Certified Nursing Assistant (CNA)
How Long Does Becoming a CNA Take
1 to 4 Months
Average salary: CNA
1 to 4 Months
What Certified Nursing Assistant (CNA)
CNAs are primarily responsible for providing care for patients, under the supervision of a nurse. They typically assist their patients with daily routine tasks such as bathing and dressing, eating and moving patients between beds. Depending on the state, CNAs can even administer medication. No degree requirements and a minimum age of 16-18 (Depending on the state) makes it a very accessible entry-level position.
Annual Salary: $29,640 per year
How Long Does Becoming a CNA Take?: 1-4 months
What Do Certified Nursing Assistant (CNA) Do?
Between caring for patients, assisting with daily tasks and reporting to their superiors, CNAs can expect to perform a variety of duties:
Reading patients’ vital signs, like blood pressure, heart rate and temperature
Aiding with wound care or certain medical procedures.
Updating your patient’s ongoing medical record
Transporting, lifting or turning patients with disabilities or temporary motor issues
Helping patients eat while monitoring their intake
Keeping a clean, sanitary environment for patients.
Asking patients about changes in status or symptoms, and reporting new information to superiors
How to Become a CNA?
Requirements vary depending on state. For specifics, visit your State Board of Nursing’s official website That being said, you can expect to follow roughly the same steps no matter where you are
Get started with this quick step-by-step guide on how to become an CNA
1. OBTAIN EDUCATIONAL REQUIREMENTS
The minimum educational prerequisite is either a high school diploma or a GED. Even at this early stage, you can start building the foundations for your career. Your chemistry, biology, chemistry, health science and mathematics classes will serve as good preparatory courses. Volunteer work in healthcare facilities will look good in your application and lets you get hands-on experience early. Since CNAs are expected to lift and transfer patients and equipment, consider investing in strength training as well.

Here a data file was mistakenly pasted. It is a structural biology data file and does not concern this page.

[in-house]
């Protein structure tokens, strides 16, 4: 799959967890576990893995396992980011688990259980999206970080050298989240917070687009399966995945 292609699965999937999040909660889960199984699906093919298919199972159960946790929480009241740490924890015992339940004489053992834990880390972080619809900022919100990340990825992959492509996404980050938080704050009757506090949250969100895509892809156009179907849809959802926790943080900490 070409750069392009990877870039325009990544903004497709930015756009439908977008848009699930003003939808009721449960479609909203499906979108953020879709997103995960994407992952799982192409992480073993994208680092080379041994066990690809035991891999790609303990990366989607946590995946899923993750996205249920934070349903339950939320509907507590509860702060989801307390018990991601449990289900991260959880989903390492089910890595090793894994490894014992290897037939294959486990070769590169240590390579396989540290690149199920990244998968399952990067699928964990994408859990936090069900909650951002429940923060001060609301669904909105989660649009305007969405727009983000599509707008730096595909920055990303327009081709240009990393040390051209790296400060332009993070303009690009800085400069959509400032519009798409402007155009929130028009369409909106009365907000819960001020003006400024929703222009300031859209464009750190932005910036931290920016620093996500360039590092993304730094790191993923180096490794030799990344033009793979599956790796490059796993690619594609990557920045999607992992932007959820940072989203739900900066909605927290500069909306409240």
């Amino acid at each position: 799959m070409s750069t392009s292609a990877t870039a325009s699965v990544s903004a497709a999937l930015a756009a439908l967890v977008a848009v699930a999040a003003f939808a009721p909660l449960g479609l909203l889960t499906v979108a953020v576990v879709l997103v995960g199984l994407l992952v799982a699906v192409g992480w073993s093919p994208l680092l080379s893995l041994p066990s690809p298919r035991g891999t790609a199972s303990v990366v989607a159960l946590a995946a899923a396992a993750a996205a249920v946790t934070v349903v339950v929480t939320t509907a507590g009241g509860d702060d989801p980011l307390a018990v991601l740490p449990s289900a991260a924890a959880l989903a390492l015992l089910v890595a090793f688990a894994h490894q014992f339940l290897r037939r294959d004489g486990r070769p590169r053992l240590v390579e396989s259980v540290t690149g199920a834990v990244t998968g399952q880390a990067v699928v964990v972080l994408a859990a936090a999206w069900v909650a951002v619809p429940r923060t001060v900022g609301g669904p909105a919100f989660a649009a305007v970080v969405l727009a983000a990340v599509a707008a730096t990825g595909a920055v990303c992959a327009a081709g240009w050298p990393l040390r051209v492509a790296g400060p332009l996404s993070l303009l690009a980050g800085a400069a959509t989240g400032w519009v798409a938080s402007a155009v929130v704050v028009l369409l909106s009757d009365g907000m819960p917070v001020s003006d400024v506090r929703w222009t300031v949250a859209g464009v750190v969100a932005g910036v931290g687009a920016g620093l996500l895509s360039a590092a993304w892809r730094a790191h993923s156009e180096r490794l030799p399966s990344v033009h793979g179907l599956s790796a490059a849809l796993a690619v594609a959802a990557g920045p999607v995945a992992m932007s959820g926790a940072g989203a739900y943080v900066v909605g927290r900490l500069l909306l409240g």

2. Enroll in a CNA Program
Afterwards, you will need to complete your CNA training program. These can be found in healthcare facilities, trade schools, community colleges and even some high schools. To find the right program, you need to do extensive research on the schools in your area. Make sure said program is state-approved or you will not qualify for the next step.
You also have to consider the kind of schedule you want to take. Nursing programs can take one to four months, depending on the program you choose. If you have the time to commit and you want to start early, you can take on a full-time, four week course. For individuals balancing studies with work and family, there are programs that offer flexible schedules over a longer period of time. Online classes are especially good for this, since they are self-paced, flexible and relatively cost efficient.
Finally, you want to enroll in a program with a proven track record for success. One way to ensure this is by inquiring on a school’s passing rates for the certification exam. You can also ask nurses in the area regarding the reputation of CNAs produced by the program.
3. Fulfill Clinical Requirements
While you study, you have to complete on-site training requirements, otherwise known as “clinical studies” or “clinical work.” Even online classes supplement their curriculum with short on-the-job training. Good schools will let students work under medical professionals like RN in order to get hands-on experience with CNA tasks. . This includes checking vitals, dressing patients and changing beddings, just to name a few.
4. Pass the Licensing Test
When you finish your training program, you will become eligible to take the CNA licensing exam. This will test you on all the skills and knowledge you have accrued, over the course of your program. These exams are typically split into written and clinical portions. The former is usually a multiple choice affair. You will be expected to answer 90 questions in 60 minutes, though specifics may vary according to state.
During the clinical portion, you will be tested on your ability to perform a CNA’s daily care responsibilities. This segment lasts around 30-40 minutes over five skills, though this can depend on the specific tasks being performed. These five skills come from a possible 22-23, which can be found here. Here are a few examples of what you can expect: